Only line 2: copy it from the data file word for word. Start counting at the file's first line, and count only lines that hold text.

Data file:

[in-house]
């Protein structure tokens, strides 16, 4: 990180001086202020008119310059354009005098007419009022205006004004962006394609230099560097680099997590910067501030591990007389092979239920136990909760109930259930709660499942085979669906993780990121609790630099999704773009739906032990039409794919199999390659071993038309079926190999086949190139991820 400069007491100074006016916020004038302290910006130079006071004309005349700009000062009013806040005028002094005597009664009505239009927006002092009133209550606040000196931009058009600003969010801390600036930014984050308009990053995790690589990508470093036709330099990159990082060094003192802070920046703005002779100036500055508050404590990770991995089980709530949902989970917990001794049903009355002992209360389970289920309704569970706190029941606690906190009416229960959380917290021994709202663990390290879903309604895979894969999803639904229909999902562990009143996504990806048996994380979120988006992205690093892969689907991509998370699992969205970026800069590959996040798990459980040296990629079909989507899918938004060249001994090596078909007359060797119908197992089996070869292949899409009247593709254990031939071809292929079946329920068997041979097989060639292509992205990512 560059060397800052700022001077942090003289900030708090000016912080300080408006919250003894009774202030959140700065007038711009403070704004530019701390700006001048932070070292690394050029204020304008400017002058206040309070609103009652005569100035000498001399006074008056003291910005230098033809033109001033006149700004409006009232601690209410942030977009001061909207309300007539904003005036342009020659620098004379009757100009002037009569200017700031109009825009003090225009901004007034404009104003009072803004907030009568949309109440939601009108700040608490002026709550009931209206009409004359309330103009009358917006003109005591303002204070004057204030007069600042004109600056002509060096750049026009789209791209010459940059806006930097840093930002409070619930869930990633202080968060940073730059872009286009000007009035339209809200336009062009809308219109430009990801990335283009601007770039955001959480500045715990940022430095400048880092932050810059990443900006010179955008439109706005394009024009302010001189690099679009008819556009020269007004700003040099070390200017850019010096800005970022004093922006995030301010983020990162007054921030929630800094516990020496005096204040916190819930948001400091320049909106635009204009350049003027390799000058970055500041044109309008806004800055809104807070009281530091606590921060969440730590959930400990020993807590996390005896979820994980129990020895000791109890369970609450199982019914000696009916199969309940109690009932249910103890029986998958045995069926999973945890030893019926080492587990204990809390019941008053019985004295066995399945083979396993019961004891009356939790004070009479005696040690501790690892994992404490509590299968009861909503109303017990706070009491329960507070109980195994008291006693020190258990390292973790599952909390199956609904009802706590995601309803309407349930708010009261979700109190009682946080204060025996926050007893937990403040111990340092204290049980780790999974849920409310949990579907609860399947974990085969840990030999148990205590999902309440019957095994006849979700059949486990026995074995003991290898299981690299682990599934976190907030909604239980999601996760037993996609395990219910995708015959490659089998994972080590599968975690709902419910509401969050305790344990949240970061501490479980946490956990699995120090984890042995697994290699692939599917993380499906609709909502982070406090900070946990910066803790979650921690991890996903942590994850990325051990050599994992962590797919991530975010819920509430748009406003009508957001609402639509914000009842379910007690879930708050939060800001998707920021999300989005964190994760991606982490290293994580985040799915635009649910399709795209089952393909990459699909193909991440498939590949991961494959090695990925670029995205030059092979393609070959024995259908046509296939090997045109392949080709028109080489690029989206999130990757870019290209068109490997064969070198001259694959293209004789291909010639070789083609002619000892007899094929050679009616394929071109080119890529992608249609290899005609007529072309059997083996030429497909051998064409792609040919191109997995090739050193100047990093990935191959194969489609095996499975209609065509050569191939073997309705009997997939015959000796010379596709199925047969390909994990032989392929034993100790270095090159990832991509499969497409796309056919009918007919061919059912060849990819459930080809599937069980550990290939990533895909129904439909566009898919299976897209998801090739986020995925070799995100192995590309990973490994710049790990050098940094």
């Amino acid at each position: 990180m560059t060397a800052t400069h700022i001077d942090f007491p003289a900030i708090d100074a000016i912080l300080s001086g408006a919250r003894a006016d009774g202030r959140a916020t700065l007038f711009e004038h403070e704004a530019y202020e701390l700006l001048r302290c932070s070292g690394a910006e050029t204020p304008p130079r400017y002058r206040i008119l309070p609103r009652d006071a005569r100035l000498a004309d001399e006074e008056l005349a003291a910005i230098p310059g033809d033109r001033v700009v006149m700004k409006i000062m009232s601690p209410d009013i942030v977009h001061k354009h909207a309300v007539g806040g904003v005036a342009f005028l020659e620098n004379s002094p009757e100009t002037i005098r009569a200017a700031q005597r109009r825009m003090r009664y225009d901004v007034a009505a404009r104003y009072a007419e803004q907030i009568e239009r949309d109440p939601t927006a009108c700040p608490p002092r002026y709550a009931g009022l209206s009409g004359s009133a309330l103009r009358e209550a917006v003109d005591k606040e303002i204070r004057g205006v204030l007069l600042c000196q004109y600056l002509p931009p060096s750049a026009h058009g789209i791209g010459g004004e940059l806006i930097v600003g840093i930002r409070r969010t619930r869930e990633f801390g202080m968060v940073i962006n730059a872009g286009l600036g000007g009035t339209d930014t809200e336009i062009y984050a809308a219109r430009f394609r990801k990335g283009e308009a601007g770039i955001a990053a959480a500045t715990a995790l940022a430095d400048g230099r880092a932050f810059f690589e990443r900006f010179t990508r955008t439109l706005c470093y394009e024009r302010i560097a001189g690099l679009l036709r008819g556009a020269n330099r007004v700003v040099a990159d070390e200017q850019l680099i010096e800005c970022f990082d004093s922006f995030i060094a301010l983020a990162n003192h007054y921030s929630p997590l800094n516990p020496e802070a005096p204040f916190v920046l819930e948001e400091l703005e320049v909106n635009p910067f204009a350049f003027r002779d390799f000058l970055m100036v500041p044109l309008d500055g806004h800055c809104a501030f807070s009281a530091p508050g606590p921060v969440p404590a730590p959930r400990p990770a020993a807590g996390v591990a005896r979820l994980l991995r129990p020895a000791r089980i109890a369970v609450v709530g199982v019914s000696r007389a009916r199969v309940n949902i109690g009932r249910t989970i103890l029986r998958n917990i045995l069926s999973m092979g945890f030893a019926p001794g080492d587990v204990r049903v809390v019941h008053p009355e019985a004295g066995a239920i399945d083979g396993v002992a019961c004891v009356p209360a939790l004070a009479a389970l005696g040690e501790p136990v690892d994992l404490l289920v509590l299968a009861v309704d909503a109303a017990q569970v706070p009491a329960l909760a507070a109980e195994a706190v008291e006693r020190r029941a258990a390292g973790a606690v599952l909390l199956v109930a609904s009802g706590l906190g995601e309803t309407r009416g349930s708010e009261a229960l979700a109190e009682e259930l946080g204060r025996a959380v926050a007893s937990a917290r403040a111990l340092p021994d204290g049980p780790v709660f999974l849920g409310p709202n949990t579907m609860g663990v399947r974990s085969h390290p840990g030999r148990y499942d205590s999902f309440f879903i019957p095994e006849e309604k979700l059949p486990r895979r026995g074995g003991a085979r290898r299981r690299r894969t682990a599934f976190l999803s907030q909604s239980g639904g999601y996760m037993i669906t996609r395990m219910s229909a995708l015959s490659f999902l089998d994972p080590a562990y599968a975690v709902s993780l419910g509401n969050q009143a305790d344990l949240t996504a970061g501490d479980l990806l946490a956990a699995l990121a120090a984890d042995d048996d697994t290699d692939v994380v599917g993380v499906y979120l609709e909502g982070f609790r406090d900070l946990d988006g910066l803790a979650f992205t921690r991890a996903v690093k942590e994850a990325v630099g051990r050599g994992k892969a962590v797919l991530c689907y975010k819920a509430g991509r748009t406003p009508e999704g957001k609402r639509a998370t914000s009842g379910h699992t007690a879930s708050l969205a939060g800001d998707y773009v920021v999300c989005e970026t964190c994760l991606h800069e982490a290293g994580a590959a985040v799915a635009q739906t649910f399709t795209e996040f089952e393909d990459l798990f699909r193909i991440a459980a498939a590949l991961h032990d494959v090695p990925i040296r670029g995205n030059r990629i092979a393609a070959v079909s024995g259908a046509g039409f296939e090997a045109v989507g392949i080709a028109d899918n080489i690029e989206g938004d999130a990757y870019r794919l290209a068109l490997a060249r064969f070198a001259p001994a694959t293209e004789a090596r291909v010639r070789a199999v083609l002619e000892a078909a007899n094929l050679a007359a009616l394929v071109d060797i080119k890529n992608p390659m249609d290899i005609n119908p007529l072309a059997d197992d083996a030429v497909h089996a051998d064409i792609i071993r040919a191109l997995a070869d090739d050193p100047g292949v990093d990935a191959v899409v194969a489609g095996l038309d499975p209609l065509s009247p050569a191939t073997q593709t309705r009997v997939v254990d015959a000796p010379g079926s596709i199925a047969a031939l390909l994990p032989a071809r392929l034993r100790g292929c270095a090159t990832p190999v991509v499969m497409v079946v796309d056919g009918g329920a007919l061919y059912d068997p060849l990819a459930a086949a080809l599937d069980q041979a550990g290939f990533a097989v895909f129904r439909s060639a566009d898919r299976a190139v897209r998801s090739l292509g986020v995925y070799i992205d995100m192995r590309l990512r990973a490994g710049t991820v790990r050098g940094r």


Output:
């Protein structure tokens, strides 16, 4: 990180001086202020008119310059354009005098007419009022205006004004962006394609230099560097680099997590910067501030591990007389092979239920136990909760109930259930709660499942085979669906993780990121609790630099999704773009739906032990039409794919199999390659071993038309079926190999086949190139991820 400069007491100074006016916020004038302290910006130079006071004309005349700009000062009013806040005028002094005597009664009505239009927006002092009133209550606040000196931009058009600003969010801390600036930014984050308009990053995790690589990508470093036709330099990159990082060094003192802070920046703005002779100036500055508050404590990770991995089980709530949902989970917990001794049903009355002992209360389970289920309704569970706190029941606690906190009416229960959380917290021994709202663990390290879903309604895979894969999803639904229909999902562990009143996504990806048996994380979120988006992205690093892969689907991509998370699992969205970026800069590959996040798990459980040296990629079909989507899918938004060249001994090596078909007359060797119908197992089996070869292949899409009247593709254990031939071809292929079946329920068997041979097989060639292509992205990512 560059060397800052700022001077942090003289900030708090000016912080300080408006919250003894009774202030959140700065007038711009403070704004530019701390700006001048932070070292690394050029204020304008400017002058206040309070609103009652005569100035000498001399006074008056003291910005230098033809033109001033006149700004409006009232601690209410942030977009001061909207309300007539904003005036342009020659620098004379009757100009002037009569200017700031109009825009003090225009901004007034404009104003009072803004907030009568949309109440939601009108700040608490002026709550009931209206009409004359309330103009009358917006003109005591303002204070004057204030007069600042004109600056002509060096750049026009789209791209010459940059806006930097840093930002409070619930869930990633202080968060940073730059872009286009000007009035339209809200336009062009809308219109430009990801990335283009601007770039955001959480500045715990940022430095400048880092932050810059990443900006010179955008439109706005394009024009302010001189690099679009008819556009020269007004700003040099070390200017850019010096800005970022004093922006995030301010983020990162007054921030929630800094516990020496005096204040916190819930948001400091320049909106635009204009350049003027390799000058970055500041044109309008806004800055809104807070009281530091606590921060969440730590959930400990020993807590996390005896979820994980129990020895000791109890369970609450199982019914000696009916199969309940109690009932249910103890029986998958045995069926999973945890030893019926080492587990204990809390019941008053019985004295066995399945083979396993019961004891009356939790004070009479005696040690501790690892994992404490509590299968009861909503109303017990706070009491329960507070109980195994008291006693020190258990390292973790599952909390199956609904009802706590995601309803309407349930708010009261979700109190009682946080204060025996926050007893937990403040111990340092204290049980780790999974849920409310949990579907609860399947974990085969840990030999148990205590999902309440019957095994006849979700059949486990026995074995003991290898299981690299682990599934976190907030909604239980999601996760037993996609395990219910995708015959490659089998994972080590599968975690709902419910509401969050305790344990949240970061501490479980946490956990699995120090984890042995697994290699692939599917993380499906609709909502982070406090900070946990910066803790979650921690991890996903942590994850990325051990050599994992962590797919991530975010819920509430748009406003009508957001609402639509914000009842379910007690879930708050939060800001998707920021999300989005964190994760991606982490290293994580985040799915635009649910399709795209089952393909990459699909193909991440498939590949991961494959090695990925670029995205030059092979393609070959024995259908046509296939090997045109392949080709028109080489690029989206999130990757870019290209068109490997064969070198001259694959293209004789291909010639070789083609002619000892007899094929050679009616394929071109080119890529992608249609290899005609007529072309059997083996030429497909051998064409792609040919191109997995090739050193100047990093990935191959194969489609095996499975209609065509050569191939073997309705009997997939015959000796010379596709199925047969390909994990032989392929034993100790270095090159990832991509499969497409796309056919009918007919061919059912060849990819459930080809599937069980550990290939990533895909129904439909566009898919299976897209998801090739986020995925070799995100192995590309990973490994710049790990050098940094």